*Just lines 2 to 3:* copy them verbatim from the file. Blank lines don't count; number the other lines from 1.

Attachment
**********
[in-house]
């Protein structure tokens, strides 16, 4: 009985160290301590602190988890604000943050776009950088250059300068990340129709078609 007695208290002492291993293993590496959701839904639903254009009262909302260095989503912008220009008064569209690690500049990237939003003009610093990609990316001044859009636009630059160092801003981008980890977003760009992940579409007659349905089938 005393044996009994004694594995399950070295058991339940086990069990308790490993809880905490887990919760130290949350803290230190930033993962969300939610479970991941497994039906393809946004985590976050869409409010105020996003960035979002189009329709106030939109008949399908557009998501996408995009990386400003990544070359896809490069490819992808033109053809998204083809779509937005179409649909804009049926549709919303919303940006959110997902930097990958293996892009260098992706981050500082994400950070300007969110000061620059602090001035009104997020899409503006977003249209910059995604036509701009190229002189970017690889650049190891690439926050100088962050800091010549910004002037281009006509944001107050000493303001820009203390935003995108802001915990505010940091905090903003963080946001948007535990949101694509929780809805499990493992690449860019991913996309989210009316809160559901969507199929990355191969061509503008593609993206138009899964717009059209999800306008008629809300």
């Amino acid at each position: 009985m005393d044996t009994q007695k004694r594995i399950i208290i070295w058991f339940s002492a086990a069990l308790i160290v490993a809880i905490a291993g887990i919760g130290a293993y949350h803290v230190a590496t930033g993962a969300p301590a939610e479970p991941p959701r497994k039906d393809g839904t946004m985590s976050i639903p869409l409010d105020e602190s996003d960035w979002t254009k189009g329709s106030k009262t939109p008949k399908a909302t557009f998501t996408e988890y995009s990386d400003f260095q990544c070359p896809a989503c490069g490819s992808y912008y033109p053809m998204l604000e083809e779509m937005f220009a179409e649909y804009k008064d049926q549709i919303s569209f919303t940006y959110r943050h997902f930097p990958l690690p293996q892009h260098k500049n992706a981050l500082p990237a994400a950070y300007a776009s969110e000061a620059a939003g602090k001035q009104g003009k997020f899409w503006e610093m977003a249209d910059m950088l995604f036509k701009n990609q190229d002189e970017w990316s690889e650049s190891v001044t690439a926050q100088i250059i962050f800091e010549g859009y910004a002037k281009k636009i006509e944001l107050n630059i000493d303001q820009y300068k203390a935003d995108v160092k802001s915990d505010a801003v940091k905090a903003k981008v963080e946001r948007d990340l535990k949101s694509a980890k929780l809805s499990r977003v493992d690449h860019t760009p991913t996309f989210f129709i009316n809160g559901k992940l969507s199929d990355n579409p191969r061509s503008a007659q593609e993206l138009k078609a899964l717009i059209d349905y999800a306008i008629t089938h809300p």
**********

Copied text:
């Protein structure tokens, strides 16, 4: 009985160290301590602190988890604000943050776009950088250059300068990340129709078609 007695208290002492291993293993590496959701839904639903254009009262909302260095989503912008220009008064569209690690500049990237939003003009610093990609990316001044859009636009630059160092801003981008980890977003760009992940579409007659349905089938 005393044996009994004694594995399950070295058991339940086990069990308790490993809880905490887990919760130290949350803290230190930033993962969300939610479970991941497994039906393809946004985590976050869409409010105020996003960035979002189009329709106030939109008949399908557009998501996408995009990386400003990544070359896809490069490819992808033109053809998204083809779509937005179409649909804009049926549709919303919303940006959110997902930097990958293996892009260098992706981050500082994400950070300007969110000061620059602090001035009104997020899409503006977003249209910059995604036509701009190229002189970017690889650049190891690439926050100088962050800091010549910004002037281009006509944001107050000493303001820009203390935003995108802001915990505010940091905090903003963080946001948007535990949101694509929780809805499990493992690449860019991913996309989210009316809160559901969507199929990355191969061509503008593609993206138009899964717009059209999800306008008629809300």
């Amino acid at each position: 009985m005393d044996t009994q007695k004694r594995i399950i208290i070295w058991f339940s002492a086990a069990l308790i160290v490993a809880i905490a291993g887990i919760g130290a293993y949350h803290v230190a590496t930033g993962a969300p301590a939610e479970p991941p959701r497994k039906d393809g839904t946004m985590s976050i639903p869409l409010d105020e602190s996003d960035w979002t254009k189009g329709s106030k009262t939109p008949k399908a909302t557009f998501t996408e988890y995009s990386d400003f260095q990544c070359p896809a989503c490069g490819s992808y912008y033109p053809m998204l604000e083809e779509m937005f220009a179409e649909y804009k008064d049926q549709i919303s569209f919303t940006y959110r943050h997902f930097p990958l690690p293996q892009h260098k500049n992706a981050l500082p990237a994400a950070y300007a776009s969110e000061a620059a939003g602090k001035q009104g003009k997020f899409w503006e610093m977003a249209d910059m950088l995604f036509k701009n990609q190229d002189e970017w990316s690889e650049s190891v001044t690439a926050q100088i250059i962050f800091e010549g859009y910004a002037k281009k636009i006509e944001l107050n630059i000493d303001q820009y300068k203390a935003d995108v160092k802001s915990d505010a801003v940091k905090a903003k981008v963080e946001r948007d990340l535990k949101s694509a980890k929780l809805s499990r977003v493992d690449h860019t760009p991913t996309f989210f129709i009316n809160g559901k992940l969507s199929d990355n579409p191969r061509s503008a007659q593609e993206l138009k078609a899964l717009i059209d349905y999800a306008i008629t089938h809300p």